Solsbak then wrote an op-ed in the campus newspaper titled, “No, John Kasich, I don’t want Taylor Swift tickets.”
Kasich “barreled through a Planned Parenthood question, dismissing the young woman who posed it, and derided me when I had the audacity to raise my hand,” Solsbak said.
She called out Kasich for mostly taking “softball” questions from older community members instead of students, and for his “condescending” attitude to young people:
In a half-hearted attempt to connect with young voters, Kasich entered the town hall forum with the 2014 hit song “Shut Up and Dance With Me” blasting from the speakers. While my friends all found it out of place, I realized that the song’s title accurately reflects Kasich’s message to young voters: shut up and elect me. If the candidate wants to connect with my peers, he can’t do it through superficial pop culture references. If he wants our votes, he needs to listen to our voices and address the issues we care about.
This kind of condescension to young women as “dumbbells” who only care about pop culture is a troubling trend among politicians, Rebecca Traister notes at New York Magazine—particularly when young, unmarried women are a key demographic for anyone who wants to win a national election.
Bobby Jindal Blames Gun Violence on Abortion and Other “Cultural Decay”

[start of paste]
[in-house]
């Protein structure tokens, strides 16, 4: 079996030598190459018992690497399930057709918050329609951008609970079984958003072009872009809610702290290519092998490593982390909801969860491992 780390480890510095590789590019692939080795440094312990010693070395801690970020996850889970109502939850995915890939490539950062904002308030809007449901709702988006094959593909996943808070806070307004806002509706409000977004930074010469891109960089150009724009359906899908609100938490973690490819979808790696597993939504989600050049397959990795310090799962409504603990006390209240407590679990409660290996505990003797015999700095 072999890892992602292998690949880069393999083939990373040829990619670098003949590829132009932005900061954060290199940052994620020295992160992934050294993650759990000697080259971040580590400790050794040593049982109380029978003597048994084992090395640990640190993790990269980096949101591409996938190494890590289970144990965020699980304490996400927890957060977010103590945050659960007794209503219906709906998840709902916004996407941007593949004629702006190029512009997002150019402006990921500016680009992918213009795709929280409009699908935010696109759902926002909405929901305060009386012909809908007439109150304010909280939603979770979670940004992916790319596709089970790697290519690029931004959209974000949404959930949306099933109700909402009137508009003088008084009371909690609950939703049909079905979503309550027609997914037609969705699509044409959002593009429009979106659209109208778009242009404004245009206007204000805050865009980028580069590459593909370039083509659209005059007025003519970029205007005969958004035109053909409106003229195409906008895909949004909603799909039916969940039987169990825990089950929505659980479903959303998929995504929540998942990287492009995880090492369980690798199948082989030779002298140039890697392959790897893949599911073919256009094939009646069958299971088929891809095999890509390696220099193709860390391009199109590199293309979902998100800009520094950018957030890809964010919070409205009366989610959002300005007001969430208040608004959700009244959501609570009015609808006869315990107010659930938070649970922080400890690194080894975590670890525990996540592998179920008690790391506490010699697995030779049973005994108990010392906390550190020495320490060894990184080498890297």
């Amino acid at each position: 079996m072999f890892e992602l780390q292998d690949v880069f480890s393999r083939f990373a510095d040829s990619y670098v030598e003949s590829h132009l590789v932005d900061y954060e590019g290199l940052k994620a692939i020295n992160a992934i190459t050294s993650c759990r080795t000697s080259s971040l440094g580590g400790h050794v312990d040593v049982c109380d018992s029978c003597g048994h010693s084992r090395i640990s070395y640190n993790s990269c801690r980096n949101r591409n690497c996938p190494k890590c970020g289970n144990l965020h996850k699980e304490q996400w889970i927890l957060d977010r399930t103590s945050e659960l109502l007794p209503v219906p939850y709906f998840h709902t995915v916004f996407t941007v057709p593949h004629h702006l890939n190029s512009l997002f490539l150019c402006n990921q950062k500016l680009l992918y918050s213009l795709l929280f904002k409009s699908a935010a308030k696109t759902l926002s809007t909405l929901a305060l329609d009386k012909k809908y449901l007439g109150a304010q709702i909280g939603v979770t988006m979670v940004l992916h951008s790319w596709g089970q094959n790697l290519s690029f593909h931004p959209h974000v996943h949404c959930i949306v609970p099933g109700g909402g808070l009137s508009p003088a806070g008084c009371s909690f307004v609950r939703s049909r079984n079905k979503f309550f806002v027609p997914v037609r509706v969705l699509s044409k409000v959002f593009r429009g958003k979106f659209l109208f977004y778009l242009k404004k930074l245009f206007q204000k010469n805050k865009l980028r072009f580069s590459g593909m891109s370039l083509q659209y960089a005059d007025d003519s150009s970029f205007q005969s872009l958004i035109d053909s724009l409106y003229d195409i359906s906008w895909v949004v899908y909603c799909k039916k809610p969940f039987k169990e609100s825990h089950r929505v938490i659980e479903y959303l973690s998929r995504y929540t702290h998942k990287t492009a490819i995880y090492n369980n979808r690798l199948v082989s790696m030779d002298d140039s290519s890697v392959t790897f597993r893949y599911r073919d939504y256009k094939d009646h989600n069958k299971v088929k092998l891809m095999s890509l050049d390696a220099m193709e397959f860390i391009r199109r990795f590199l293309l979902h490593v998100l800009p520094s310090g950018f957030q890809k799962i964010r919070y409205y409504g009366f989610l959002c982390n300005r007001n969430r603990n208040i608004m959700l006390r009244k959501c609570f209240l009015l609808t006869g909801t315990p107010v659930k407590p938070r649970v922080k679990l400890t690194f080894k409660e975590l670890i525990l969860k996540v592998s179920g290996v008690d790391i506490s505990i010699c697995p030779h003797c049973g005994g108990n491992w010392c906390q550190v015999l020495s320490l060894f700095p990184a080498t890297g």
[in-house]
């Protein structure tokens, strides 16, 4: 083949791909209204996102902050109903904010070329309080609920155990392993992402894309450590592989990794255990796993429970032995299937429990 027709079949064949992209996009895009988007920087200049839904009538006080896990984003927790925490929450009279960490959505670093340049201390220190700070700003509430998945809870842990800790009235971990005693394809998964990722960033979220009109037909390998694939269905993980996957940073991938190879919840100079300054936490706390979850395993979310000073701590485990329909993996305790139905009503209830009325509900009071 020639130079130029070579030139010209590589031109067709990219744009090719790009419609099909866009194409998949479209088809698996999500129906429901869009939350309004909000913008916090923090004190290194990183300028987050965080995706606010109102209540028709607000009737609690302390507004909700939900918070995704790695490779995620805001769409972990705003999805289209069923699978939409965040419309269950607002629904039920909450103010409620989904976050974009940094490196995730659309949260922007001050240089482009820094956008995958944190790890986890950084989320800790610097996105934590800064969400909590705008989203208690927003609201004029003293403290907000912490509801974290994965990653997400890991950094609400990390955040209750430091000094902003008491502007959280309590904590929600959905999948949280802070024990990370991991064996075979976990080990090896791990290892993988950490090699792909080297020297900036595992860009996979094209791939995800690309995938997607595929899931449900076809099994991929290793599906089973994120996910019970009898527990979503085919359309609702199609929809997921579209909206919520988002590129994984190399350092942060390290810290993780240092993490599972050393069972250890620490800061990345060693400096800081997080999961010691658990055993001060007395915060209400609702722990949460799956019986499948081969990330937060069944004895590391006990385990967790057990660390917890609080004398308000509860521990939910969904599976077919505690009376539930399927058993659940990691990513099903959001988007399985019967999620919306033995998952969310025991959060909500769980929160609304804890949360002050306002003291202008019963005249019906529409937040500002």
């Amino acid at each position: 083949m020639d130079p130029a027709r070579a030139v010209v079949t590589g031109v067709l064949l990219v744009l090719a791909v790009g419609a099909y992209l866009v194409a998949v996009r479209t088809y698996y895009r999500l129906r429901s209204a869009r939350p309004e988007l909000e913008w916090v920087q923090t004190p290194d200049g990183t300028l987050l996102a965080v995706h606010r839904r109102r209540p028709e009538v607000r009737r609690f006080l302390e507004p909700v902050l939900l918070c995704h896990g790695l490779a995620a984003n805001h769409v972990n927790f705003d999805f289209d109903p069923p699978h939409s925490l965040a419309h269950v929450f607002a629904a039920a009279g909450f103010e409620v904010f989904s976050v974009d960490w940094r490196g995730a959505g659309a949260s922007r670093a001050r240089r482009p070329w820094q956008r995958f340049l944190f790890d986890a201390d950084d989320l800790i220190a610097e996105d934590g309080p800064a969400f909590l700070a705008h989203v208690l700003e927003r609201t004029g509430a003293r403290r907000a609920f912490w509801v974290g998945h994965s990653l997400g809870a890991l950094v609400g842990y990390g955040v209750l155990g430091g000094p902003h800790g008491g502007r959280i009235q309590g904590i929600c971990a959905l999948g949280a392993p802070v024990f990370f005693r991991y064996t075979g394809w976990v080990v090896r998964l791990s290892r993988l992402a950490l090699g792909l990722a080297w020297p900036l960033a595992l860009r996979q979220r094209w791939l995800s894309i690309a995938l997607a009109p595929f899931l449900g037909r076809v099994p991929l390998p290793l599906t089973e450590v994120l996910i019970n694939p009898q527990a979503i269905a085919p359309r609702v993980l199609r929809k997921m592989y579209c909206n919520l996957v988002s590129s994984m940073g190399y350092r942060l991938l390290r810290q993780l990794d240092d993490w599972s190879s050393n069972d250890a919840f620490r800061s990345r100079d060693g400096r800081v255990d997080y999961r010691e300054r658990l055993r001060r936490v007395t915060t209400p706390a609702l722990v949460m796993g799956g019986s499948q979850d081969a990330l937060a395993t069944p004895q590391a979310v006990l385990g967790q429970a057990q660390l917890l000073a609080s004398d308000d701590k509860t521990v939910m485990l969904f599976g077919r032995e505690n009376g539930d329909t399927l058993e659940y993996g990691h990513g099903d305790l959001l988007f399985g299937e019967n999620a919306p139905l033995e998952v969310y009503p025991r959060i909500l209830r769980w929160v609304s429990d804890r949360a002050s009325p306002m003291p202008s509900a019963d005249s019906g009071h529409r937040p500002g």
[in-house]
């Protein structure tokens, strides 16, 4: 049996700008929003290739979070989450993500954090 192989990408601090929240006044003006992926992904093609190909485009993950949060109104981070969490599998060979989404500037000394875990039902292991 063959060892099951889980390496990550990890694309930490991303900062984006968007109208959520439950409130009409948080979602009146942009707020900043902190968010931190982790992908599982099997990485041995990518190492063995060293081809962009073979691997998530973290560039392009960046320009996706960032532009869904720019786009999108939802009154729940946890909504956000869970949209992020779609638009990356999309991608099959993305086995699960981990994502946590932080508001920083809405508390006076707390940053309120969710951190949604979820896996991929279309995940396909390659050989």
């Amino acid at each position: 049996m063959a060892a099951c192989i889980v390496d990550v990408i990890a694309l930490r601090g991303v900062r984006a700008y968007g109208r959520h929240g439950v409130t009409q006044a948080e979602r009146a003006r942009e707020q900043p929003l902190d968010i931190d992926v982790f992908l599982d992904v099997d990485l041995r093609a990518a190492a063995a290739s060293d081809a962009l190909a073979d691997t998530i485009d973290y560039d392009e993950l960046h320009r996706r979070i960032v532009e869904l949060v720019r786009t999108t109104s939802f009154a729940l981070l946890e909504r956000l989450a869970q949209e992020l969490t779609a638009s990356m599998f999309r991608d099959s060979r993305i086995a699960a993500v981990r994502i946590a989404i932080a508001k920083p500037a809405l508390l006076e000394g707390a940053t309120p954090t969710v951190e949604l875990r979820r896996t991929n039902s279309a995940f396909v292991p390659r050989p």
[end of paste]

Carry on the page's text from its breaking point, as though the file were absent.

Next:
Louisiana Gov. Bobby Jindal blogged a screed against the “cultural rot” and “garbage”—including abortion access—that he said is the “root cause” of mass shootings like the recent tragedy at a community college in Oregon.
“We devalue human life, we have no regard for the sanctity of human life in any regard, from the unborn, to the old, and to every single person in between, we devalue it and act as if we have almost no regard for humanity,” Jindal wrote.
Jindal listed violent video games, movies, TV, music, and other elements of pop culture, which “promote evil” and “promote the degradation of women,” as a root cause of gun violence.
Jindal never mentioned guns as a cause of gun violence, but he spent four bullet points in his list attacking the shooter’s father for not having a close relationship with his son. Meanwhile, reproductive rights activists pointed out that many “pro-life” states regulate abortion much more heavily than they regulate guns.
Carly Fiorina: “I Am Distinctly Horrifying to Liberals”
A recent poll of Iowa voters put Carly Fiorina and Hillary Clinton in a theoretical matchup, and Fiorina won 52 percent to 38 percent.
Fiorina said this meant she is “distinctly horrifying to liberals” because she is a conservative woman who could beat Hillary Clinton despite not hewing to “liberal orthodoxy” about what a woman and a feminist should believe.
Fiorina has tried to brand herself as an iconoclastic feminist who doesn’t need identity politics and who champions a woman’s right to choose her destiny.
Yet she opposes reproductive rights, going so far as to repeatedly lie about the Planned Parenthood smear videos released by an anti-choice front group in coordination with Republican legislators. She does in fact use identity politics, even if she doesn’t see it that way, by talking about how being a woman affects her life and her candidacy.
UPDATE: This article has been updated to clarify that the poll in which Carly Fiorina beat Hillary Clinton was of Iowa voters.